• Assess financial services and promotional success;
    Measuring how well a promotion is working in a branch, or seeing if it’s been executed correctly across the organisation, can be invaluable to marketing teams. Searchlight delivers visual auditing capabilities and sophisticated metrics on customer dwell times. Staff can use the software to assess how long a potential customer waited to speak with a financial service advisor or if promotional signage is having an impact. If one branch is outperforming, they can use Searchlight to uncover the reasons why and make adjustments at other locations.
  • Enhance security and operations.
    With Searchlight, authorised managers and security/operations staff can remotely spot-check branches from any networked location to assess customer activity, maintenance, policy compliance and overall operational efficiency. The software provides detailed reports on a variety of events, such as when a safe is opened, and makes it easy to review suspicious activities using synchronised video and audio.

“Searchlight extracts relevant information from vast hours of recorded video and data and turns it into effective business intelligence,” said Net Payne, Chief Marketing Officer, March Networks. “It gives financial institutions the insights they need to improve customer service and overall performance, and allows them to leverage investments they’ve already made in video surveillance by extending the value it delivers to additional groups within the organisation.”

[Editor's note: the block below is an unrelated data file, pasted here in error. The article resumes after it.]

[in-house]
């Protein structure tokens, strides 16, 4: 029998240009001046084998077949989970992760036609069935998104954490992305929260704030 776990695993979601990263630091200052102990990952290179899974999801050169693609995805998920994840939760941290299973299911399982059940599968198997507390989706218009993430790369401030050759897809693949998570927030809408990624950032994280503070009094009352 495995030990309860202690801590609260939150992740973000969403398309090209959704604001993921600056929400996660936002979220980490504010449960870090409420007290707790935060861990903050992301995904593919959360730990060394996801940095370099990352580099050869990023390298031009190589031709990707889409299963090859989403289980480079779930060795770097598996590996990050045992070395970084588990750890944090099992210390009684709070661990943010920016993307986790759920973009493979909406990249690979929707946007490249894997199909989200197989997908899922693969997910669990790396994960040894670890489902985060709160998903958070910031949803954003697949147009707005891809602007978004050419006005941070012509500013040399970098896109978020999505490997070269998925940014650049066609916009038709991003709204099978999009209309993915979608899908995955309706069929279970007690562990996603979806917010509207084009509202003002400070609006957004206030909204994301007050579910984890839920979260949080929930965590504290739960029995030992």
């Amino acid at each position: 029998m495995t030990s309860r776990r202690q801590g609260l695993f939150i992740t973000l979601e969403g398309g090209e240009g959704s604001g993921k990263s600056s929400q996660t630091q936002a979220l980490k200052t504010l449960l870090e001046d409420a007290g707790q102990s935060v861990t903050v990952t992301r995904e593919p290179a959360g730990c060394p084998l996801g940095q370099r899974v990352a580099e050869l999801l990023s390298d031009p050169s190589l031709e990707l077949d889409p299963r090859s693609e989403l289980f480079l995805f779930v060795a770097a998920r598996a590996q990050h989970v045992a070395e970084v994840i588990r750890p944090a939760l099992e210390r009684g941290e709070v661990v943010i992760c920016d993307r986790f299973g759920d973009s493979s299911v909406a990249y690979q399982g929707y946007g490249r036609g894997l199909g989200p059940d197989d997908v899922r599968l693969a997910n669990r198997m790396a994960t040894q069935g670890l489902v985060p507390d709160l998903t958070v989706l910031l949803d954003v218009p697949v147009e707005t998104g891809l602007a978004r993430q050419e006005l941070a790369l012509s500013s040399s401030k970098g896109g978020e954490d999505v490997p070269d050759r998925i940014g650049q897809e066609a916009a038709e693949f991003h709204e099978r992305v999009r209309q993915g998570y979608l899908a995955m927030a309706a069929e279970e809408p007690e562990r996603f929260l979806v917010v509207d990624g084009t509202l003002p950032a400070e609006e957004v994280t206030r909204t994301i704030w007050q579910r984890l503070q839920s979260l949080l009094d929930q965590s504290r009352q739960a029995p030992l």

For a demonstration of the new Searchlight for Banking platform please contact March Networks: PreSalesEurope@MarchNetworks.com. For more information, please visit www.marchnetworks.com.



About March Networks

March Networks®, an independent subsidiary of Infinova®, is a leading provider of intelligent IP video solutions. For more than a decade, the company has helped some of the world’s largest commercial and government organizations transition from traditional CCTV to advanced surveillance technologies used for security, loss prevention, risk mitigation and operational efficiency. Its highly scalable and easy to use Command video management platform incorporates a web-based client interface to enable rapid system deployment and complete system control. It is complemented by the company’s portfolio of high-definition IP cameras, encoders, video analytics and hybrid recorders, as well as outstanding professional and managed services. March Networks systems are delivered through an extensive distribution and partner network in more than 50 countries. For more information, please visit www.marchnetworks.com.

March Networks, March Networks Searchlight and the March Networks logo are trademarks of March Networks Corporation. Infinova is a trademark of Infinova Corporation. All other trademarks are the property of their respective owners.

New Product Automates Production of Sophisticated Data Integration, Cleansing, and Mastering Processes


NEW YORK, NY – Information Builders, a leader in business intelligence (BI) and analytics, information integrity, and integration solutions, today announced the launch of Omni-Gen™, an enterprise software product that accelerates the deployment of complete master data management (MDM) and data integration applications.